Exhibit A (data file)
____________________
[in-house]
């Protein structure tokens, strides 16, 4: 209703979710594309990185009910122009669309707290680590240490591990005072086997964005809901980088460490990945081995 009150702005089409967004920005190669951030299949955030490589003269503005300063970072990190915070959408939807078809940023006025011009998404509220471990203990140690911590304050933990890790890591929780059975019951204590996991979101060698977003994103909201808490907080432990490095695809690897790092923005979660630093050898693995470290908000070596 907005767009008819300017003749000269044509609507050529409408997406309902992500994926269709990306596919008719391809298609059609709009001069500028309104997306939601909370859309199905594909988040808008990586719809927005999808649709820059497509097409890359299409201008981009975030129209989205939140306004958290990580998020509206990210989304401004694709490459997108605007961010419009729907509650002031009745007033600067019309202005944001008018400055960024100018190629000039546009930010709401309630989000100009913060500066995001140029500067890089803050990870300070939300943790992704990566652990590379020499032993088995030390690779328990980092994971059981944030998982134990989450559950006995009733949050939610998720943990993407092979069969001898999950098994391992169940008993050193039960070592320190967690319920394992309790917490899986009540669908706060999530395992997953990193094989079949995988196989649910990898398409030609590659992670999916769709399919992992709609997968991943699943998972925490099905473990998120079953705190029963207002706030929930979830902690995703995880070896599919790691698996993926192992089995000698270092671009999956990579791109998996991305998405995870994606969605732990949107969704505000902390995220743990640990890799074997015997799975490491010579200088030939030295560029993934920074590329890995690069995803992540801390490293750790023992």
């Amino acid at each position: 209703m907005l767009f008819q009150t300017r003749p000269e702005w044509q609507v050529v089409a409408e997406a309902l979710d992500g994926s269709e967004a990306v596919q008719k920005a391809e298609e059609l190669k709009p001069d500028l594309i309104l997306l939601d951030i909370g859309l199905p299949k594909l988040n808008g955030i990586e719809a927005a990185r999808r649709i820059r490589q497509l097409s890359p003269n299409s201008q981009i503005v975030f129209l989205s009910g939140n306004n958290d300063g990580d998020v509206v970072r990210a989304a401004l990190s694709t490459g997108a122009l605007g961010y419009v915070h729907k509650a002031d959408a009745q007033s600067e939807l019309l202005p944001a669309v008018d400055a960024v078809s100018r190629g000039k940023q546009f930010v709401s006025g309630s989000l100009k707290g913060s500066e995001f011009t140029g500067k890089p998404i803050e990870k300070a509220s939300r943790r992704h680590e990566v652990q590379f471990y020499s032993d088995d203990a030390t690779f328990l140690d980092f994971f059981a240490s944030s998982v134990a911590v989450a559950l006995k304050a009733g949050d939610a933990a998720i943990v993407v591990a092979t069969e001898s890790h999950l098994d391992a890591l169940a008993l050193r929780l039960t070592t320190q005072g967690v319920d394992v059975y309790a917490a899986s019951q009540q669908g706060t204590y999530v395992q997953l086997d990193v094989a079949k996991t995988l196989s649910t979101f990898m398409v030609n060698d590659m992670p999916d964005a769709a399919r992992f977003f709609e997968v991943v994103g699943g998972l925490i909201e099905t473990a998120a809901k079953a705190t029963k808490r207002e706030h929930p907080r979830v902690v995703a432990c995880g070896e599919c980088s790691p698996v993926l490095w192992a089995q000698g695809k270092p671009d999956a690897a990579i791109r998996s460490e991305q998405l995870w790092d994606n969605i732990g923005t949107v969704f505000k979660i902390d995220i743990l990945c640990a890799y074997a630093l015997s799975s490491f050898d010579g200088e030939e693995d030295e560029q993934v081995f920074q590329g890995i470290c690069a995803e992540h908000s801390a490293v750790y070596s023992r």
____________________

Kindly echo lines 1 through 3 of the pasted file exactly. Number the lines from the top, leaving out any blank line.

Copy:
[in-house]
């Protein structure tokens, strides 16, 4: 209703979710594309990185009910122009669309707290680590240490591990005072086997964005809901980088460490990945081995 009150702005089409967004920005190669951030299949955030490589003269503005300063970072990190915070959408939807078809940023006025011009998404509220471990203990140690911590304050933990890790890591929780059975019951204590996991979101060698977003994103909201808490907080432990490095695809690897790092923005979660630093050898693995470290908000070596 907005767009008819300017003749000269044509609507050529409408997406309902992500994926269709990306596919008719391809298609059609709009001069500028309104997306939601909370859309199905594909988040808008990586719809927005999808649709820059497509097409890359299409201008981009975030129209989205939140306004958290990580998020509206990210989304401004694709490459997108605007961010419009729907509650002031009745007033600067019309202005944001008018400055960024100018190629000039546009930010709401309630989000100009913060500066995001140029500067890089803050990870300070939300943790992704990566652990590379020499032993088995030390690779328990980092994971059981944030998982134990989450559950006995009733949050939610998720943990993407092979069969001898999950098994391992169940008993050193039960070592320190967690319920394992309790917490899986009540669908706060999530395992997953990193094989079949995988196989649910990898398409030609590659992670999916769709399919992992709609997968991943699943998972925490099905473990998120079953705190029963207002706030929930979830902690995703995880070896599919790691698996993926192992089995000698270092671009999956990579791109998996991305998405995870994606969605732990949107969704505000902390995220743990640990890799074997015997799975490491010579200088030939030295560029993934920074590329890995690069995803992540801390490293750790023992």
């Amino acid at each position: 209703m907005l767009f008819q009150t300017r003749p000269e702005w044509q609507v050529v089409a409408e997406a309902l979710d992500g994926s269709e967004a990306v596919q008719k920005a391809e298609e059609l190669k709009p001069d500028l594309i309104l997306l939601d951030i909370g859309l199905p299949k594909l988040n808008g955030i990586e719809a927005a990185r999808r649709i820059r490589q497509l097409s890359p003269n299409s201008q981009i503005v975030f129209l989205s009910g939140n306004n958290d300063g990580d998020v509206v970072r990210a989304a401004l990190s694709t490459g997108a122009l605007g961010y419009v915070h729907k509650a002031d959408a009745q007033s600067e939807l019309l202005p944001a669309v008018d400055a960024v078809s100018r190629g000039k940023q546009f930010v709401s006025g309630s989000l100009k707290g913060s500066e995001f011009t140029g500067k890089p998404i803050e990870k300070a509220s939300r943790r992704h680590e990566v652990q590379f471990y020499s032993d088995d203990a030390t690779f328990l140690d980092f994971f059981a240490s944030s998982v134990a911590v989450a559950l006995k304050a009733g949050d939610a933990a998720i943990v993407v591990a092979t069969e001898s890790h999950l098994d391992a890591l169940a008993l050193r929780l039960t070592t320190q005072g967690v319920d394992v059975y309790a917490a899986s019951q009540q669908g706060t204590y999530v395992q997953l086997d990193v094989a079949k996991t995988l196989s649910t979101f990898m398409v030609n060698d590659m992670p999916d964005a769709a399919r992992f977003f709609e997968v991943v994103g699943g998972l925490i909201e099905t473990a998120a809901k079953a705190t029963k808490r207002e706030h929930p907080r979830v902690v995703a432990c995880g070896e599919c980088s790691p698996v993926l490095w192992a089995q000698g695809k270092p671009d999956a690897a990579i791109r998996s460490e991305q998405l995870w790092d994606n969605i732990g923005t949107v969704f505000k979660i902390d995220i743990l990945c640990a890799y074997a630093l015997s799975s490491f050898d010579g200088e030939e693995d030295e560029q993934v081995f920074q590329g890995i470290c690069a995803e992540h908000s801390a490293v750790y070596s023992r």